As of July 1, 2015, Connecticut probate courts earned the dubious distinction of charging the highest probate fees in the U.S. Amazingly, the Connecticut legislature voted to completely cut general fund support for the state’s probate courts for the next two fiscal years, thereby creating a $32 million deficit. In order to cover the shortfall, the fees charged for settling a deceased person’s estate in Connecticut were significantly increased and the $12,500 cap on probate fees was eliminated. To make matters worse, these changes apply retroactively to all deaths dating back to January 1, 2015. As a result, it is estimated that a handful of Connecticut estates will owe in excess of $1 million in probate fees and at least a dozen will owe in excess of $100,000.
Which Other States Also Charge High Probate Fees?
Connecticut’s new fee structure assesses a 0.5 percent fee on estates worth more than $2 million and most probate court filing fees were also increased from $150 to $225. While both North Carolina and New Jersey assess probate fees of 0.4 percent, North Carolina’s fee is capped at $6,000, but New Jersey does not have a cap. In Maryland the probate fee for an estate valued between $2 million and $5 million is $2,500 and for estates valued over $5 million the fee is $2,500 plus .02 percent of the excess over $5 million.
How Can Your Loved Ones Avoid Paying Probate Court Fees?
Even if you don’t live in a state that charges high probate fees now, budget shortfalls and fee changes could occur at any time. Also, in most situations it’s easy to keep your estate out of probate court and avoid all of the fees and costs associated with it:
- Gift your estate while you’re still alive. While it really isn’t practical to give all of your assets away during your lifetime, it is possible to gift assets into a special type of trust or a family business entity of which you can be a beneficiary or stakeholder.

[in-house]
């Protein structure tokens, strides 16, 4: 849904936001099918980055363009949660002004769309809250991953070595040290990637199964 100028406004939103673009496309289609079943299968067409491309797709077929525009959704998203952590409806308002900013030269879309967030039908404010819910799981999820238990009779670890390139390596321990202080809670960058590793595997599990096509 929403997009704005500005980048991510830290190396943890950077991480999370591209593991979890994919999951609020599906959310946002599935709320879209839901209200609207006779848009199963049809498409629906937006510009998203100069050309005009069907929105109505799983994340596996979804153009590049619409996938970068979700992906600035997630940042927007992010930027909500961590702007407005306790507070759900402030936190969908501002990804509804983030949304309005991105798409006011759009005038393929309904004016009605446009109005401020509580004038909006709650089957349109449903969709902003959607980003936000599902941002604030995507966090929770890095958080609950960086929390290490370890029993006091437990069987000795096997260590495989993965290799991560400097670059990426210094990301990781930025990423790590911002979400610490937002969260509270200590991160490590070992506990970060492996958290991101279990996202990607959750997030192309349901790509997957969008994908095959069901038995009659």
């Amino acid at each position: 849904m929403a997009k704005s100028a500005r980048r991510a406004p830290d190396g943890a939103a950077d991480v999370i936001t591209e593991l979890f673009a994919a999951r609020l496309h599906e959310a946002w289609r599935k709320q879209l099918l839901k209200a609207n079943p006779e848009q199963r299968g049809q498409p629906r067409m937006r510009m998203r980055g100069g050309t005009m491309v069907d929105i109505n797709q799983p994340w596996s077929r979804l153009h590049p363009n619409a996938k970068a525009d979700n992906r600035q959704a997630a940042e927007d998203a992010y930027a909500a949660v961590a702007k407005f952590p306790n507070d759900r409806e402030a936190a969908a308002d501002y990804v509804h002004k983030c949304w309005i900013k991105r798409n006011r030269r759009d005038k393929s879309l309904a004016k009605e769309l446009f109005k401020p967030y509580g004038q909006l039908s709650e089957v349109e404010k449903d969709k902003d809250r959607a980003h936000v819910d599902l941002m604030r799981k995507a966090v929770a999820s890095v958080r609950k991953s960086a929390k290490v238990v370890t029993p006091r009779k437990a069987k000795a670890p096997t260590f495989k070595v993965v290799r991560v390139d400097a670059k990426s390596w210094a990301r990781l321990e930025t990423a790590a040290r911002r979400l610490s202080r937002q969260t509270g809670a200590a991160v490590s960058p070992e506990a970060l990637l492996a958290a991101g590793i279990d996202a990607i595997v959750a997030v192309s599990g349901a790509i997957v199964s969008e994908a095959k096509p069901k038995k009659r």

- Own property jointly with others. If an asset such as a home is owned by two people as joint tenants with rights of survivorship and one of the owners dies, the surviving owner will become the sole owner of the home outside of probate.
- Use beneficiary designations. By design, life insurance and retirement accounts (such as IRAs, 401(k)s and annuities) avoid probate through the designation of a beneficiary. In addition, you can name a beneficiary for your bank accounts using a payable on death account and for your investment accounts using a transfer on death account.
- Create and fund a revocable living trust. When you create a revocable living trust and transfer the title of your assets into the name of the trust, you will no longer hold title to your assets in your individual name. Instead, your assets will be converted into property under the control of the Trustee (which can be you while you’re alive and a spouse, child, friend or bank after you die). After you die, the property held in the trust will pass to the beneficiaries you name in the trust agreement outside of probate.
Final Thoughts on Avoiding Probate Court
While probate is easy to avoid using any of the methods described above, there are pros and cons that need to be considered for each method. Please contact our office if you are interested in determining the best way for your estate to avoid probate court and all of the fees and costs associated with it.
To comply with the U.S. Treasury regulations, we must inform you that (i) any U.S. federal tax advice contained in this newsletter was not intended or written to be used, and cannot be used, by any person for the purpose of avoiding U.S. federal tax penalties that may be imposed on such person and (ii) each taxpayer should seek advice from their tax adviser based on the taxpayer’s particular circumstances.